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Driving test

Shachi Nandan Kakkar -February 05, 2013

It was the day of my driving test and I was excited to finally gain my independence. It was the best day of my life. I got behind the wheel and was driving to the Department of Motor Vehicles (DMV), anxiously awaiting the time when I would take my picture for my license and drive alone. I would be able to play whatever music I wanted when I was driving and not be concerned about making mindless chitter chatter with my parents.

We had been following cars all week, studying the route, mastering the path so that I could ensure my success. We arrived at the DMV and nerves crept over me as I stood in line, waiting for my DMV instructor to get the test started.

The instructor came up and told me that I was not registered for the test. I felt like bawling in my car.

I was sad and did not know what to do. When I got home, I just sat in my car for about an hour, nearly sobbing, I felt like all my hard work and effort went for nothing. I had just wasted all of my time and effort and did not even get the chance to try. It just had me depressed.

I continued to sob inside, and then my father came into my room and decided to cheer me up by telling me funny stories about people failing their tests and how at least I didn’t fail and still had a chance to pass on my first try. Now, I will be taking my test in a month and hopefully I can pass the test with flying colors.

Many companies in the tech world face this sort of dilemma all the time. A team of producers will work on a product for years only to realize that their product is not superior to their competition, so they are forced to not release their product to the market. This happened to EA Games when they were about to release NBA Live 13. They had been working on this game for nearly two years when they realized their product was not superior to their main competition from 2K sports and decided to pull the plug on the project. Many employees and fans were sad for quite a while, but soon they realized that they had cut their losses before they made them, saving the company money and allowing the developers to keep their jobs and work on larger and better projects in the future.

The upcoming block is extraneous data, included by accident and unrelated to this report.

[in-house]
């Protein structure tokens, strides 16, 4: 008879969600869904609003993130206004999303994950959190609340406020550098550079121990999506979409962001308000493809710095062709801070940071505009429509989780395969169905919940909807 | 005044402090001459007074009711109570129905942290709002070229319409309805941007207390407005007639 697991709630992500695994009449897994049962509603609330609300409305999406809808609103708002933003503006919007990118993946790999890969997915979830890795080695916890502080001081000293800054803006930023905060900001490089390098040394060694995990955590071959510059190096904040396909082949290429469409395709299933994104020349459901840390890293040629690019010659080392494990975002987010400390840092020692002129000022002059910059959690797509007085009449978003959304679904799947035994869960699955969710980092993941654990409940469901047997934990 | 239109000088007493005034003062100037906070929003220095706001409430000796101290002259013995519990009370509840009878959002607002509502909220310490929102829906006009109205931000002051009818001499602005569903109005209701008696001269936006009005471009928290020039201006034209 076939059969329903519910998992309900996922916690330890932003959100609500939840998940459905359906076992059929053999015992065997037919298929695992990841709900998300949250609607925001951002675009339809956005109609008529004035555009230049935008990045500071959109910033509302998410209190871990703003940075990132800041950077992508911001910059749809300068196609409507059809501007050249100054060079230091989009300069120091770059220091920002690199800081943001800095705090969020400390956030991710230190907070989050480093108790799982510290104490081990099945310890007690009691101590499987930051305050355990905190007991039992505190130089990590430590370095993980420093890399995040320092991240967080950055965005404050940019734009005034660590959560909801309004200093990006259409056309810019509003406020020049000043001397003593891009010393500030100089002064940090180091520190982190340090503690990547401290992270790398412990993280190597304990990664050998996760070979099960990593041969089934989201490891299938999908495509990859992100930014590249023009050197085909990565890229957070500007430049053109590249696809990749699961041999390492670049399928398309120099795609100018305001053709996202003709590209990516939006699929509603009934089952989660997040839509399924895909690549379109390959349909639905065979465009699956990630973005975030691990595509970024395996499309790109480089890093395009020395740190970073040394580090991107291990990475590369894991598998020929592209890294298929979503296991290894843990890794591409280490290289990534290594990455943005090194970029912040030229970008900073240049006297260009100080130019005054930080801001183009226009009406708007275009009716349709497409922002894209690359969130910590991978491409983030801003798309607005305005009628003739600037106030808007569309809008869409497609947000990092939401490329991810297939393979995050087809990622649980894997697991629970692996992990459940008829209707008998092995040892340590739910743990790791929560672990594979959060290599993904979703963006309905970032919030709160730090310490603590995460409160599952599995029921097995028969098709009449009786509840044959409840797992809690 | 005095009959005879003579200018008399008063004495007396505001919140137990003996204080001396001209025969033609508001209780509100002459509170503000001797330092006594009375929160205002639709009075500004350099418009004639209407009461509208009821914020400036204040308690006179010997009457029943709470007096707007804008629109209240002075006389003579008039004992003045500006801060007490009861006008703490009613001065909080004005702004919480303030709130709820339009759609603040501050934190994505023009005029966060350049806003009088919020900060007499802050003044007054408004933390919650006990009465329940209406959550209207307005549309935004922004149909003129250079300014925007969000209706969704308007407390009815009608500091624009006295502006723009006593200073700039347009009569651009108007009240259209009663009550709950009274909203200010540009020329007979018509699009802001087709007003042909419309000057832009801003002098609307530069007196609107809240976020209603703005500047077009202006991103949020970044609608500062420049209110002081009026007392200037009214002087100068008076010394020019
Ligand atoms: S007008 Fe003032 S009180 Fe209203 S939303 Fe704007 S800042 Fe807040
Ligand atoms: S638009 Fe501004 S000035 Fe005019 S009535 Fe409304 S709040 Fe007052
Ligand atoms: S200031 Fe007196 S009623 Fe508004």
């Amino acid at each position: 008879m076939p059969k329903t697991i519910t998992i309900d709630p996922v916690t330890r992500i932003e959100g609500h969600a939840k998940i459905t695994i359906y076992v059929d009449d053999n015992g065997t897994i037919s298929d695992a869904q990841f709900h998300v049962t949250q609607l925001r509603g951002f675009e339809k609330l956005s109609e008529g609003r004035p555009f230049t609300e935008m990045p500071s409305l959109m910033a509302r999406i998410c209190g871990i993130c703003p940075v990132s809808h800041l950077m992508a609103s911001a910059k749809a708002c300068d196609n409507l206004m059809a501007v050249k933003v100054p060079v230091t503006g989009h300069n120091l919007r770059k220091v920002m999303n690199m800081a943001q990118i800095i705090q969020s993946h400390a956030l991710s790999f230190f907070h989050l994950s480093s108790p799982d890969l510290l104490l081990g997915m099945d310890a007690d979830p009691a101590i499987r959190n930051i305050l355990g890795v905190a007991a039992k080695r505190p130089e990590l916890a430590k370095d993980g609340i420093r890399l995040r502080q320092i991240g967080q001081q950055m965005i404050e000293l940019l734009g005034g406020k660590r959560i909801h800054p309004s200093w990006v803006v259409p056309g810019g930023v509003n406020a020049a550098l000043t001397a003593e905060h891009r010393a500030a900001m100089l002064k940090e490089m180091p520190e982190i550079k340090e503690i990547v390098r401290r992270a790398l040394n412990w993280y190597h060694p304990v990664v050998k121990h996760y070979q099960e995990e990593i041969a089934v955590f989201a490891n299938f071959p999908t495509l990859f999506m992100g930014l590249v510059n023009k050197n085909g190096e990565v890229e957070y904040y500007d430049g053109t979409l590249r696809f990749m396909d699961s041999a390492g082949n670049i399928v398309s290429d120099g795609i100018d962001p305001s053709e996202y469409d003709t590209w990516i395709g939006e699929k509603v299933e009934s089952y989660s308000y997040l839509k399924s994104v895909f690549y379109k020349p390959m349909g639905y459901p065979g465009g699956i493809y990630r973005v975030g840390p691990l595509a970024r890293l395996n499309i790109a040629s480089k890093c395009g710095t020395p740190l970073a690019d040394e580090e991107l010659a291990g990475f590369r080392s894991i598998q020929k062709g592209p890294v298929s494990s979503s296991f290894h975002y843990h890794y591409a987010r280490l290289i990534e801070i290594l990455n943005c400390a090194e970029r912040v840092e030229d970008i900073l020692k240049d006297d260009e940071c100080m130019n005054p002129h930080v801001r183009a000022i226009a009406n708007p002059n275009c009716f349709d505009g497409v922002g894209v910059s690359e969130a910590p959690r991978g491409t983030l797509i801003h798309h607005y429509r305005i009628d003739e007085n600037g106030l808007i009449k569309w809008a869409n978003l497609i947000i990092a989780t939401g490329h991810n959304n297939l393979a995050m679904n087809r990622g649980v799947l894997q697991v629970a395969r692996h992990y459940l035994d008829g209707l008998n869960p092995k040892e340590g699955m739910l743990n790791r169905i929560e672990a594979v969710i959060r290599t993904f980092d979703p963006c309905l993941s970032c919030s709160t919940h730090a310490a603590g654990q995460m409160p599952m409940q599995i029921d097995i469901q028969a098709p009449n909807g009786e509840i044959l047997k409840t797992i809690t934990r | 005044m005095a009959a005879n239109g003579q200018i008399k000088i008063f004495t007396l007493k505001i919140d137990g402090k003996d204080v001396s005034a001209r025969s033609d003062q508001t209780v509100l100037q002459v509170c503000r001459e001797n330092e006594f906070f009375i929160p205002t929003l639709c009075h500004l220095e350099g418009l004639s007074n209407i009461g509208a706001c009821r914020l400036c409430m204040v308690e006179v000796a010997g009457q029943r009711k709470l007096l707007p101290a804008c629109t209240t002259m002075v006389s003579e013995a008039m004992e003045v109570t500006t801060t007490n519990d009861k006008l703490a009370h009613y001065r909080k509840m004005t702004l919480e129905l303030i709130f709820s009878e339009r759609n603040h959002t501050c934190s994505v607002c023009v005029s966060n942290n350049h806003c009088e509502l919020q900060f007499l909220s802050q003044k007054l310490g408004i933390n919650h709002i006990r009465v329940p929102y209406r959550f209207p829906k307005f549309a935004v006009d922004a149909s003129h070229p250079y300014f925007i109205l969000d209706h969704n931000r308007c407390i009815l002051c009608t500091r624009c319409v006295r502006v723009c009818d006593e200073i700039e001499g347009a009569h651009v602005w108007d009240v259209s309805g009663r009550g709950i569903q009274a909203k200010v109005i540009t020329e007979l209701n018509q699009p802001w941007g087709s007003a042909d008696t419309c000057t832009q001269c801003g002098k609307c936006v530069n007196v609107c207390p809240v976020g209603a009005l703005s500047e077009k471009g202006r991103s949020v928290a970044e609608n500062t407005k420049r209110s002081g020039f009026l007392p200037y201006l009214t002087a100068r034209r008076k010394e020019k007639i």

What do EA Games and I have in common? We both realized that while something may seem like the end of the world at a point in time, it is in fact not nearly as bad in hindsight. We will all fail at some point in our lives; our success, however, is dictated by how well we get up and dust ourselves off. If companies like Apple and EA Games stayed in a state of depression and unproductive nature after every failure, they would not be the billion dollar empires they are today.

So if you are unsuccessful, don’t understand a concept in engineering, get rejected by a girl, or just blank out during a speech, don’t worry. Just remember that it is part of human nature to fail. How we succeed is calculated by how much we learn from those failures and how we proactively think to ensure we never make those same mistakes again.

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